Exodus 20:8 says to have a day of ceasing, foreshadowing the day of entering into God’s Sabboth rest. Hebrews 4:8 says that, although Joshua took the next generation into Canaan (the place symbolizing God’s rest, they still didn’t enter God’s Sabbath rest or “day of rest”, or day of ceasing when God was finished. Consequently, that Sabbath rest still remains to be entered into, and anyone who enters that day will also have ceased and finished his labors.

The Contemporary English Version (CEV) puts it in a way that is more easily understood: “But God has promised us a Sabbath when we will rest, even though it has not yet come.
The warning comes again in verse 11 which states that we must be vigilant and not fail to enter that rest by being disobedient, as Israel was.

Summing up chapter 4, we see it is a warning not to fail to enter that Sabbath Rest which is yet to come because we fail to be obedient and faithful to God.

Colossians 2:16-7 states, “So don’t let anyone condemn you for what you eat or drink, or for not celebrating certain holy days or new moon ceremonies or Sabbaths.” For these rules are only shadows of the reality yet to come. And Christ himself is that reality".
In this case, the new converts were being criticized and judged by the strict followers of the Pharisaic version of keeping the Sabbath that was burdensome.

I believe God gave us standards of behavior in the 10 Commandments. Because Christ is the fulfillment of the Mosaic Laws, does not mean we are released from those codes of behavior. However, remembering to keep the Sabbath reverts to the first commandment that the Lord is God, and we are to honor Him by ceasing from our labor.
Two wonderful examples of ceasing from labor are the two Christian-owned companies, Hobby Lobby and Chick-Filet. Both of these companies are closed on Sunday to honor the concept of ceasing from their means of livelihood to honor God. David Green wrote a book entitled, “Giving it All Away and Getting it Back Again”, in which he tells how God has blessed that business and his life by honoring that day our culture deems the Sabbath.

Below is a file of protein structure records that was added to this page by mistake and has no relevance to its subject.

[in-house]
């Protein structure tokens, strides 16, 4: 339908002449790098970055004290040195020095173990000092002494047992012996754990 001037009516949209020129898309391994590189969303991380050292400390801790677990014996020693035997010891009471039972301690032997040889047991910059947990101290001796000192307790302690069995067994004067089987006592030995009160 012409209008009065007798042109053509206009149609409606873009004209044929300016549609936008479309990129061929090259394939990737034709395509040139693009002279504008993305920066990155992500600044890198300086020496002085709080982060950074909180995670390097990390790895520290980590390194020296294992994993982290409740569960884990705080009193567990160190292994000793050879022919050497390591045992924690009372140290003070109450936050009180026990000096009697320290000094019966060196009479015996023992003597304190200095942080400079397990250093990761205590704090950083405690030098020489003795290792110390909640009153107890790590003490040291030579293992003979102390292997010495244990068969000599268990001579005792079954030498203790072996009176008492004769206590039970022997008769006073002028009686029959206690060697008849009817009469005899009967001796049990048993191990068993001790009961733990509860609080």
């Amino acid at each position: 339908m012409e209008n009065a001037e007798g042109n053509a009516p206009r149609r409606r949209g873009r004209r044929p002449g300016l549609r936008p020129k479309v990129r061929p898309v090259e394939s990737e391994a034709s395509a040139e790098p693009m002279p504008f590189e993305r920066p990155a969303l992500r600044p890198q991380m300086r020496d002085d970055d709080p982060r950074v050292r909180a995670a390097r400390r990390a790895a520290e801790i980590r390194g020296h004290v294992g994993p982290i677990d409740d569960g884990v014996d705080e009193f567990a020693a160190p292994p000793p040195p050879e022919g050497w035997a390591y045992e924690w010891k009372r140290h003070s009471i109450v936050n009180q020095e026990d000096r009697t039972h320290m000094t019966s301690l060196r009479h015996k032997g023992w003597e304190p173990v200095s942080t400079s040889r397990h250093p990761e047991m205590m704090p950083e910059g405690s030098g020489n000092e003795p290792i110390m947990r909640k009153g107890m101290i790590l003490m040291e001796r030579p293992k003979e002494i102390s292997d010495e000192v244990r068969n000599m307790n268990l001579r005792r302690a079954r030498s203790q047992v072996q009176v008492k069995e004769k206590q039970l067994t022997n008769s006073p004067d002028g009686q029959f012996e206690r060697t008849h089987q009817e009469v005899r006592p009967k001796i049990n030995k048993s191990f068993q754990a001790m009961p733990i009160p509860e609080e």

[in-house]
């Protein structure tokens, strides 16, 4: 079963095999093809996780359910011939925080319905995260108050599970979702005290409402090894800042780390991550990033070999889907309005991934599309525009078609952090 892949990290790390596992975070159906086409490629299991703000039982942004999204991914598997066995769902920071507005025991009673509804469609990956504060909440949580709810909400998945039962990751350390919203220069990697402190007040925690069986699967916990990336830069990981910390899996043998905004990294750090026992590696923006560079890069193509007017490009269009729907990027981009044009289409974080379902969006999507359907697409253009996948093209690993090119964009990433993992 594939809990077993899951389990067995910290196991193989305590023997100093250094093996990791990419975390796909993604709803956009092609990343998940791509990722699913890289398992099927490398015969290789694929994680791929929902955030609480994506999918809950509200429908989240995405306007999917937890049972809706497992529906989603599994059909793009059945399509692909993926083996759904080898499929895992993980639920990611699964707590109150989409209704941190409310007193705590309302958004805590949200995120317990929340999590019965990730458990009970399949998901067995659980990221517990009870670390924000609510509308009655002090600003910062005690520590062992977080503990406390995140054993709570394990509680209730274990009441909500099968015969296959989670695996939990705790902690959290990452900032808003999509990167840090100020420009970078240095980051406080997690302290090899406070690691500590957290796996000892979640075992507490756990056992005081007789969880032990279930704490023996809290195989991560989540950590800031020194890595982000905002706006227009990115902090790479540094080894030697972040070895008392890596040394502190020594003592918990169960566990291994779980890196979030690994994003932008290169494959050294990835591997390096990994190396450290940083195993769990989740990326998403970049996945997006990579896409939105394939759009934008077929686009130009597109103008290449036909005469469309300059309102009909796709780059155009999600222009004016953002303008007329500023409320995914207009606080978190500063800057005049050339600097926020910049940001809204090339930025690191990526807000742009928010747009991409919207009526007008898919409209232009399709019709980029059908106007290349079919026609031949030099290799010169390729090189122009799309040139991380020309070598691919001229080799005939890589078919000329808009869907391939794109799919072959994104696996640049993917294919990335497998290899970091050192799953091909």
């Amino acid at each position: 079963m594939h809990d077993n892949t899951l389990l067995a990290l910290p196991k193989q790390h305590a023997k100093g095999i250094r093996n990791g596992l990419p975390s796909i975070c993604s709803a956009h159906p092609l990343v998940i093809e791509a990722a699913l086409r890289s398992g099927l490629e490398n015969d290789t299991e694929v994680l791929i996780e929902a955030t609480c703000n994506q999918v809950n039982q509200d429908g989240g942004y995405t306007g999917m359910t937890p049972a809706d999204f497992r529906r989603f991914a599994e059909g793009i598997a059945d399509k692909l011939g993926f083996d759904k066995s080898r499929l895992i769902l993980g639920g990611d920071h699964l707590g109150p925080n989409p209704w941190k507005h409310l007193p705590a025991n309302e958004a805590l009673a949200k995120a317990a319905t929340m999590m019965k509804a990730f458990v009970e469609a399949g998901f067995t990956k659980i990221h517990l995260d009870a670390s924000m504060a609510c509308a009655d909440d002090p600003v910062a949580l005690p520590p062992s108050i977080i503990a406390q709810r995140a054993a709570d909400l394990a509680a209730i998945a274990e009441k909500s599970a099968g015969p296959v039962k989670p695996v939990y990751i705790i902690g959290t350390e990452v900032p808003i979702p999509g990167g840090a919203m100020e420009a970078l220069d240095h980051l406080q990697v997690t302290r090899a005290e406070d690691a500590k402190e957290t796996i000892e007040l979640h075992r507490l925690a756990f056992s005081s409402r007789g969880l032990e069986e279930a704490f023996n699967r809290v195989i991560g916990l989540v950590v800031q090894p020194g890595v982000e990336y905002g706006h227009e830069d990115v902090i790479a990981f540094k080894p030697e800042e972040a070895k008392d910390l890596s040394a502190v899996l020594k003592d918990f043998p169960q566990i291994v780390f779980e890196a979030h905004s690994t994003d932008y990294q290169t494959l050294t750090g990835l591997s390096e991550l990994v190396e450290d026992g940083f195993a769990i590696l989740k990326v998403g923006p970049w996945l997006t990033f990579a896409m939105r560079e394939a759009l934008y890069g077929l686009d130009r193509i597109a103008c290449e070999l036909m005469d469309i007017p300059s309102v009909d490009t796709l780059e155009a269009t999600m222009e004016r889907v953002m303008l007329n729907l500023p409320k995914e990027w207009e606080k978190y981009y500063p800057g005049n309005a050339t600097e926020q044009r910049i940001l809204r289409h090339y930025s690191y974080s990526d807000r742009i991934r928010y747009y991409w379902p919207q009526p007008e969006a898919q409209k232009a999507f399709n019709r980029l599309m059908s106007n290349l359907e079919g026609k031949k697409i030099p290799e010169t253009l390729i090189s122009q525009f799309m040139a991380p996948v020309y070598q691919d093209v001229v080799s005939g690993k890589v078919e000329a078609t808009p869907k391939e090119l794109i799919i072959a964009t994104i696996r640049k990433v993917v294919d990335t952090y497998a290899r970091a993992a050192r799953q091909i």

So, I believe God is telling us to cease from earning our living, our livelihood, on the Sabbath (regardless of what day it is) to honor Him. In honoring Him, He blesses us.
It is a principle by which to live. It doesn’t matter what day becomes our sabbath as long as we do it to honor Him and recognize the principle of ceasing from our labor.
Even if we work in a garden, play sports, do wordworking, or read a book on the Sabbath as a means of relaxing, we still honor Him by not doing our primary means of income that day. Of course, don’t neglect to go to church.

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Mark 2:27-28 And he said unto them, The sabbath was made for man, and not man for the sabbath: Therefore the Son of man is Lord also of the sabbath.

1 John 5:2-3 By this we know that we love the children of God, when we love God, and keep his commandments. For this is the love of God, that we keep his commandments: and his commandments are not grievous.

Thanks Joseph @JPederson. Once again, I think we have to look at the context in which Jesus said this. I think, rather than my making the attempt, I’m going to refer you to the website, “Got Questions”. I think it explains it a lot more succinctly than I.

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Hi Joseph @JPederson. I’m still ruminating on the question of the Sabbath and have done some digging. What I’ve come up with are my observations and speculations, with the exception of the third point that I have substantiated from the Gospel Coalition.

First, I went to Exodus 20:8 and read it closely. It says six days of labor, the seventh being a day of resting and holiness to honor God’s creation. However, it doesn’t say which of those days to start counting as the first day. How do we know which day was God’s first, on through to the seventh?
Also, as John Lennox points out, the Hebrew word for “day” has four different meanings. So, one day in creation could have been years, not necessarily a 24-hour period. It was sequential and had a start and a beginning. But we’re not told in Scripture what that first day was named, even though the author of Genesis was Moses.
It is highly likely that the Israelites had some sense of time as to days of the week because their forefather, Abraham, came out of Chaldea, also known as Babylon. The Babylonians are credited with observing the cycles of the moon, noting it took about 28 days for a cycle with 4 phases. Thus, they set a calendar of seven days for a week, four weeks for a month. (Gen1:14 gives us a clue that God established seasons on the fourth day. So, the Babylonians probably did their math based on what God had already established. (If you think backwards from “seasons”, you can divide it into 4 months, the months into weeks, etc.). The Babylonians also are credited with naming the days of the week based on planetary bodies.

We know that Cain and Abel observed sacrifices to the Lord. In fact, only an animal sacrifice was acceptable to God.(Genesis 4:4) So, some communication had to be passed down from God about that. He possibly had them observing a six day work week, although nothing is mentioned of any instruction or observance of that until after the Israelites left Egypt. Deuteronomy 5:3 states that the covenant given on Mt. Horeb was for these Israelites, not their forefathers.